News Stories

Jun 17, 2013

How does Surrogacy work?

Following the recent television coverage on the subject of surrogacy, as seen in Coronation Street and BBC drama Frankie recently it is apparent that surrogacy is being seen more often.

Surrogacy exists in two forms; the first is known as the traditional form and is where the surrogate carries the child and her egg is used. Due to the advances of science there is also host or gestational surrogacy and is where the surrogate has no biological link to the child as a donor egg or the intended mother’s egg is used. It is this form of surrogacy which is has been seen in Tina’s storyline in Coronation Street.

Surrogacy is legal in the UK, however much of the controversy surrounding it arises when considering whether a surrogate can or should receive payment. It is legal to pay a surrogate reasonable expenses. However, it is illegal for surrogacy to be carried out on a commercial basis in the UK.

If you are considering a surrogacy it is often sensible to approach surrogacy charities and centres that can assist with finding a surrogate and forming a surrogacy agreement, for example COTS and the British Surrogacy Centre. It is sensible to have a written agreement that details the arrangements you have made but you need to be aware that no surrogacy arrangement is legally binding and solicitors cannot draft such agreements.

Who does the law recognise as the child’s parents at birth?

Currently at the time of birth the woman who carries the child is legally recognised as the child’s mother; this is the case in both forms of surrogacy. 

If the surrogate is married or in a civil partnership and her spouse consented to the surrogacy he will be recognised as the child’s father, regardless of the fact there is no biological link.  If the surrogate is not married the intended father can be legally recognised.

The surrogate should register the birth and be named as the mother on the child’s birth certificate along with any other second parent who is legally recognised.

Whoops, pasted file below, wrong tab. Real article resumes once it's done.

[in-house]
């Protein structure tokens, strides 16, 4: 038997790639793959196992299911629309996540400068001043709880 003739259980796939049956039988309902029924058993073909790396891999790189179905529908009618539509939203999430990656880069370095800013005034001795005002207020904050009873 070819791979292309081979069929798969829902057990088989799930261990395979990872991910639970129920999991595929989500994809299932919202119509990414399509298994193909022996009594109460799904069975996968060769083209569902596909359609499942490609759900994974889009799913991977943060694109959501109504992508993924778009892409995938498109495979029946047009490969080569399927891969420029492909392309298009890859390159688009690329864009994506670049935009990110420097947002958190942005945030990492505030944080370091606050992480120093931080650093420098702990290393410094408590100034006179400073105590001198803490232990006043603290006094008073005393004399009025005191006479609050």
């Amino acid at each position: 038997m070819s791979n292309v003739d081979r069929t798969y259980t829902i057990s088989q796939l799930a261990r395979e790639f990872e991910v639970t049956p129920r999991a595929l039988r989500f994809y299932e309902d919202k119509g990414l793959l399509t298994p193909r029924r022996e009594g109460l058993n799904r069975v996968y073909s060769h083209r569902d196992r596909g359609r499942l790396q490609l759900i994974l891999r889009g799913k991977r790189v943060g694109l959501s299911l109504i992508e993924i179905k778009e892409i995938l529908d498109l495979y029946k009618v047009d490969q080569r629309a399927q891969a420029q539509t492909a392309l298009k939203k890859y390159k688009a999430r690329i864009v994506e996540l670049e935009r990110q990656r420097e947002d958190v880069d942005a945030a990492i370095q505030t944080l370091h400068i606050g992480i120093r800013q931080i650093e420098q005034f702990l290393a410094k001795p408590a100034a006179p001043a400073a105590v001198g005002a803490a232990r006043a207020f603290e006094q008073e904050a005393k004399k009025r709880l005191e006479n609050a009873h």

By way of example, in Coronation Street Tina would need to register Jake’s birth first and could name Gary as the Father at that stage. However, Izzy would still continue to have no legal status in respect of Jake.

How do we become the child’s recognised parents? Obtaining a Parental Order

In order for both intended parents to be legally recognised it is necessary to end the legal status of the surrogate.  This is achieved by obtaining a parental order though an application to Court, which is where a solicitor can help.

There is a strict timetable for making this application. The surrogate must be given six weeks to consider her consent and the application must be made before the child is six months old.

A parental Order will end the legal status and parental responsibilities of the surrogate and legally recognises the intended parents by granting them parental responsibility. A new birth certificate can be produced naming the intended parents, in the case of Coronation Street this would be Gary and Izzy.

To obtain a parental Order you must show:

  • That at least one of you are domiciled in the UK          
  • That you are both over 18
  • You are married, in a Civil Partnership or living together in an enduring relationship (it is not possible for a single person to apply for a parental Order)
  • That the child’s home is with you
  • Conception took place artificially (this can include home insemination)
  • The surrogate (and if appropriate her partner/spouse) have freely and willing agreed to the making of the Order
  • No more than reasonable expenses have been paid to the surrogate

Where there is a dispute regarding who the child shall live with and the arrangements for care of the child the law states that the Court will make a decision with the child as the paramount consideration and a decision will therefore be based on the best interests of the child.

If you wish to discuss any of the issues surrounding surrogacy, please contact us.
Phone
01295 759400
Fax
01295 266451
Doc. Exchange
DX 24208 Banbury
Johnson and Gaunt Solicitors